Suicide Squad Rebirth and #1: In case you hadn’t heard, there’s a movie based on these guys coming out the month these issues are scheduled to hit stands. So DC has paired up-and-coming writer Rob Williams, fresh off his acclaimed run on “Martian Manhunter,” with artists Phillip Tan and *drumroll* Jim Lee. Not sure if I’ll be picking this up, even though I’ve heard good things about Williams since he was writing for Marvel. I’ll have to give his Vertigo series “Unfollow” a shot to see what he’s really capable of. That said, putting Lee on this title shows that DC is serious about making this run of the “Squad” a big deal.
However, neither of these issues may wind up being the best story featuring the team this month. A decade after he made his return with “From the Ashes,” John Ostrander returns to the “Squad” with the extra-sized “War Crimes” one shot. The team is tasked with rescuing a retired American politician from testifying in a European trial where he’s likely to reveal some ugly truths about his home country. It sounds like the perfect morally ambiguous political setup for an Ostrander-written “Suicide Squad” story.
Batman #’s 4-5: Where we get two issues of art from David Finch in a single month. That may be what these solicitations say, but I find the odds of that actually happening only slightly less than Bruce Wayne entering the current election as a third party candidate. Expect some “Ch-ch-changes” before these issues hit stands.
Justice League #’s 2-3 and Justice League of America #12 and Annual #1: Remember what I said about this happening last month? Now I can say I TOTALLY CALLED IT!
Sixpack and Dogwelder: Hard-Traveling Heroz #1 (of 6): You know, I didn’t think the previous “All-Star Section Eight” minseries did all that well for DC. Goes to show what I know as we’re getting a follow-up that shows us a fractured team and a road trip if the title is anything to go by. The solicitation text also strongly hints that John Constantine will be showing up to kick the story off. Which will be interesting since, after writing one of the better “Hellblazer” runs, Garth Ennis has been pretty dismissive of the character in recent years. Given that Constantine is now a citizen of the DCU, maybe he’s just showing up here so that Ennis can troll him about that. It’s also worth noting that the series is trading one trusted Ennis collaborator for another on art: John McCrea for Russ Braun. No worries there as Braun’s years with Ennis on the latter half of “The Boys” showed that both creators can do great work together.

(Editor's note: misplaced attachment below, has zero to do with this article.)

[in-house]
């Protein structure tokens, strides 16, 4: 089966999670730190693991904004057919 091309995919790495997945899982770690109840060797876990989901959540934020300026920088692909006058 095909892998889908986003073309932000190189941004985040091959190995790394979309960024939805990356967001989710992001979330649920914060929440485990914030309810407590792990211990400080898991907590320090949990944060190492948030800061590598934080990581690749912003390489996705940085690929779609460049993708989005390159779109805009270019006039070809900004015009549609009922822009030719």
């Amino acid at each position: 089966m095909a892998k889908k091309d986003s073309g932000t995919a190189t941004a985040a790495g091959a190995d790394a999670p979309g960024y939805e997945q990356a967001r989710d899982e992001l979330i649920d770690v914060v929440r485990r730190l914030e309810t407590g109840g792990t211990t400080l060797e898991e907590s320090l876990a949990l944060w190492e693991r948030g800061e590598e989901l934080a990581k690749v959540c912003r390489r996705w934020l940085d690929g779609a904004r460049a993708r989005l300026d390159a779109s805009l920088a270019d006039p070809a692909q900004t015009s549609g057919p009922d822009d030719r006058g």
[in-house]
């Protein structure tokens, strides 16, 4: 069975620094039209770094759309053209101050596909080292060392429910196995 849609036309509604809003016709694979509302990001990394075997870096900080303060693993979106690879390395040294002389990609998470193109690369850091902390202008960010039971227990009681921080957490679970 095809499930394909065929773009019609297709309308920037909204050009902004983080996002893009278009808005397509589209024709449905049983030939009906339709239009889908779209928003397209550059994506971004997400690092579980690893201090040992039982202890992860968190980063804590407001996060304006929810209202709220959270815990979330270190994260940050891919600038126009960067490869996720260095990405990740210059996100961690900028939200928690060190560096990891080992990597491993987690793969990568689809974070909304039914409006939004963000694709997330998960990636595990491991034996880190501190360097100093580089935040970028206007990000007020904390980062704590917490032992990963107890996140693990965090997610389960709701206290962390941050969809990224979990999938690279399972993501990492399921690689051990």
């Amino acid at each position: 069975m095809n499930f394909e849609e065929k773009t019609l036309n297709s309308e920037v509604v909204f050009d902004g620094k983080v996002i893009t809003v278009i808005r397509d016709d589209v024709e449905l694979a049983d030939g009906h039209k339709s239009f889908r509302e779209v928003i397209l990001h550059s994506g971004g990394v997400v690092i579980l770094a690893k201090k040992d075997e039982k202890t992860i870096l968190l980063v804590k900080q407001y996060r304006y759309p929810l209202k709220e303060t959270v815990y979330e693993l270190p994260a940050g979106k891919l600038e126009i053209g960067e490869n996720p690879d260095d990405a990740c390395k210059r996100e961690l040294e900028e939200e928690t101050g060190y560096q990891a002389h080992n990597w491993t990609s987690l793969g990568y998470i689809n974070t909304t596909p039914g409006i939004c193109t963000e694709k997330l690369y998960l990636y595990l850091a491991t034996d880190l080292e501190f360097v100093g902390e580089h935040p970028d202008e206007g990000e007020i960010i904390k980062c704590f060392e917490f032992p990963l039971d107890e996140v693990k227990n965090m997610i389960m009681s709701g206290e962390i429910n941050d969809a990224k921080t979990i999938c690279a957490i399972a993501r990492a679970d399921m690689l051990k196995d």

The DC Universe by Neil Gaiman Deluxe HC: “Across the Universe,” the corresponding volume of miscellaneous DCU work from Alan Moore, is recommended for any fan of the writer or the characters he’s writing. This, well, Gaiman’s superhero work has never felt as seamless or effortless as Moore’s. He’s done some good stuff, like Marvel’s “1602,” but there has also been just as much that hasn’t worked, like his “Whatever Happened to the Caped Crusader” story featured here. Unless you’re a rabid Gaiman completist, make like Two-Face and flip a coin on this one.
The Flash by Mark Waid Book One: It’s worth noting that we got the collection of “Flash” stories from Grant Morrison and Mark Millar that ran in the middle of Waid’s legendary run on this title before this volume. Hailed by many as the run that helped make DC fun again and define the company’s publishing efforts in the late 90’s, we should’ve had this collected years ago. Unfortunately Waid left DC under a black cloud after his last return to the character and hasn’t been back since. The fact that we’re getting this at all is likely down to someone at DC going, “Well, we’re pretty much through reprinting all of the other definitive runs on our characters from major writers, so…” Or maybe this just slipped past Dan Didio’s attention in these solicitations and will be quietly cancelled before August rolls around. If this does make it out, it’ll going right into my library.